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When Biju’s Little Curry Shop opened in RiNo in December 2014, it was a breath of fresh air for Denver’s Indian food scene. Owner and chef Biju Thomas gave us something unexpected and unique: a fast-casual approach to South Indian cooking based on make-your-own curry bowls, biriyani, flatbreads, and fiery chutneys. A niche within the Indian food niche, drawn from Thomas’ childhood in Kerala, India, Denverites loved it; Thomas eventually expanded to Tennyson Street and a stall inside Broadway Market.
Sadly, the original RiNo outpost and Broadway Market stall closed last fall, leaving only the Tennyson curry shop standing as 2020 began. Now, thanks to the coronavirus pandemic, Thomas has announced that he’s permanently closing the last remaining location of his restaurant.
“We can string it together for a few months, but I don’t want a long, slow death,” Thomas says of the closure. “Nobody saw this one coming. You can plan for a lot of things and make adjustments, but this isn’t like that. The bottom just fell out and we don’t know when or if it’s going to come back and in what form.”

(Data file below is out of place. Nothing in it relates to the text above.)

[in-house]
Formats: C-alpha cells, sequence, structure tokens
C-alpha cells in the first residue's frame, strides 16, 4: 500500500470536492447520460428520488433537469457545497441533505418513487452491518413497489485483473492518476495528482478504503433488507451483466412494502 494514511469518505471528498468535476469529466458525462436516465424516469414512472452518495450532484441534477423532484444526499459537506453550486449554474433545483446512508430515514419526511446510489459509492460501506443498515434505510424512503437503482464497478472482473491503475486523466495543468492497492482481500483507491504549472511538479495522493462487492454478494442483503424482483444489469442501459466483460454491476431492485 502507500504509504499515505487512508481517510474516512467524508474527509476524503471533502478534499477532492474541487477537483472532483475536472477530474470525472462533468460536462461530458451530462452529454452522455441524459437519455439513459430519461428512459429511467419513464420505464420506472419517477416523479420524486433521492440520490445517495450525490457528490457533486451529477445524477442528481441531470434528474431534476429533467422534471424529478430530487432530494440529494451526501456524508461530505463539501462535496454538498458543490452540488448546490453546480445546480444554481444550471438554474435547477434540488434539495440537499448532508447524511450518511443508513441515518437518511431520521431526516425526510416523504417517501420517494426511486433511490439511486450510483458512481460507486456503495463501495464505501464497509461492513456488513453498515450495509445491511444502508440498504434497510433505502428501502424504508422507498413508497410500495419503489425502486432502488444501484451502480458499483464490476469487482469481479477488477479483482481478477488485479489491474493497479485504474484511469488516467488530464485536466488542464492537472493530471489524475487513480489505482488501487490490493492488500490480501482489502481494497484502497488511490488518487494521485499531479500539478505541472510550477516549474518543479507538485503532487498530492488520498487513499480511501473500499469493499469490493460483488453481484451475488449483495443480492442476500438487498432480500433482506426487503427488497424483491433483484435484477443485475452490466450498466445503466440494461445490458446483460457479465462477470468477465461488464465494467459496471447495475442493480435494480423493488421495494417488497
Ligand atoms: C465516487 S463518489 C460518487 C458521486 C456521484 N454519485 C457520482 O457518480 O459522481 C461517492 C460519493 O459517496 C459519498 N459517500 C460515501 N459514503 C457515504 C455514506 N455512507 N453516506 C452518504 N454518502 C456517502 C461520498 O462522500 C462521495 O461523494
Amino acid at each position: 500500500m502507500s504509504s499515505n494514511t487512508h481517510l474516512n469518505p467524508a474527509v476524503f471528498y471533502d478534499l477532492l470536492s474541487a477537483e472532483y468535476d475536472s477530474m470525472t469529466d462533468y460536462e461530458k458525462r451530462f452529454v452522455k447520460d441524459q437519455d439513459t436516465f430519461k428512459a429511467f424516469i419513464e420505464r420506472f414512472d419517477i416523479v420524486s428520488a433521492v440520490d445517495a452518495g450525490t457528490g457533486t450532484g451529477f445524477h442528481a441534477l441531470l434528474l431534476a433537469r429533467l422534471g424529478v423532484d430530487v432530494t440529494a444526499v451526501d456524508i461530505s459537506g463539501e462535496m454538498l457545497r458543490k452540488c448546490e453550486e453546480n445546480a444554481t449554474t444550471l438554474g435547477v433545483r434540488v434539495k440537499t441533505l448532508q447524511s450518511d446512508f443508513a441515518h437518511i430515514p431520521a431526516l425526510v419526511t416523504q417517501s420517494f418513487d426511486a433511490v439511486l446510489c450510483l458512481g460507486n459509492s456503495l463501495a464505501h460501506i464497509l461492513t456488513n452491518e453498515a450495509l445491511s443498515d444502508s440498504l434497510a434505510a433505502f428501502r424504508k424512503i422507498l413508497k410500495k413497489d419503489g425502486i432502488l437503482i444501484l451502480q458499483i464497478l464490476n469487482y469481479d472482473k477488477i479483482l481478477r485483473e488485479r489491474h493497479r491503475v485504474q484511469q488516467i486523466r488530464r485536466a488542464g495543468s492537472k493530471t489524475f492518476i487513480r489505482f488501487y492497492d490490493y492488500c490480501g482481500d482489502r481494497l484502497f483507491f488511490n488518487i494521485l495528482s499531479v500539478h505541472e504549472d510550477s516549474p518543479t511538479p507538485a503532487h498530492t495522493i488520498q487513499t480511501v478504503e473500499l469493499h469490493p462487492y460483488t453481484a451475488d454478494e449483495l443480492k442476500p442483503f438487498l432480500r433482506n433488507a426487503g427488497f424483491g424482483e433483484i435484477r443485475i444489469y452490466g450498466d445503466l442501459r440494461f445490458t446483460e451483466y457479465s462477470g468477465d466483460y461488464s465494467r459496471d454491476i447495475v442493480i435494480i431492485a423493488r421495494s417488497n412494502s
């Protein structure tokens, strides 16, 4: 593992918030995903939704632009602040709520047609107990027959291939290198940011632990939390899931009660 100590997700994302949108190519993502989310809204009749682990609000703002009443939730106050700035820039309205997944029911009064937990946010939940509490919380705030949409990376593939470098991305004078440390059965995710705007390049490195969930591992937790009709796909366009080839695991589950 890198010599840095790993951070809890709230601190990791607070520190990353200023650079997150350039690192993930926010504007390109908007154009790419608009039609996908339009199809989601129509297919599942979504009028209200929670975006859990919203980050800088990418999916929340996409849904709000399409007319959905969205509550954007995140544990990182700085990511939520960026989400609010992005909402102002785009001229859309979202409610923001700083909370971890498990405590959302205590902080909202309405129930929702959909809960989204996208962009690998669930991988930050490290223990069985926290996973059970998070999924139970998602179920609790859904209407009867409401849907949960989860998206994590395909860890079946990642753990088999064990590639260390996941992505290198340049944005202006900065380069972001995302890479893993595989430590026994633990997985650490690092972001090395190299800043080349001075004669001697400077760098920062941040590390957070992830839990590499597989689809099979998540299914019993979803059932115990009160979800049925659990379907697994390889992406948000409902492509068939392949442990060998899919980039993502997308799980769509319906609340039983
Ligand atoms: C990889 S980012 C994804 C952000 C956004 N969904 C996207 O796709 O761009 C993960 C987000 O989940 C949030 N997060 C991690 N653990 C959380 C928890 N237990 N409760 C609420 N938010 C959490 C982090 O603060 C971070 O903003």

After shutting down his RiNo and Broadway locations last fall, Thomas remodeled the Tennyson shop and updated the menu with the help of newly-hired chef Taj Cooke, adding brunch items and removing the make-your-own elements from the menu. The restaurant re-opened on Thomas’ 50th birthday, the food was better than ever, and the neighborhood was very welcoming of the changes. In fact, Thomas says that February was the best month the restaurant had ever had.
“We just spent all this time and energy updating it. I wanted to launch version 2.0 of the whole thing,” Thomas says. “It was solid, it was awesome. But on March 3 or 4, sales completely fell off a cliff. We hung in there another week and then March 15 was our last day of operation. We’re a tiny, self-funded operation. I paid the staff for a couple weeks, but that’s it. There isn’t any more money.”
In the process of revamping the Tennyson Street store, Thomas built out a production catering kitchen; he’s hoping to find a meal kit or food delivery company to take over that lease. He’s also trying to find settlements for his creditors, so everyone can walk away with something.
“At the end of the day, we were able to go out on a high note,” Thomas says. “But even when the restaurant business is good, it’s brutal. I’m fried. This is all I’ve done 24 hours a day, seven days a week. I’m ready for a break.”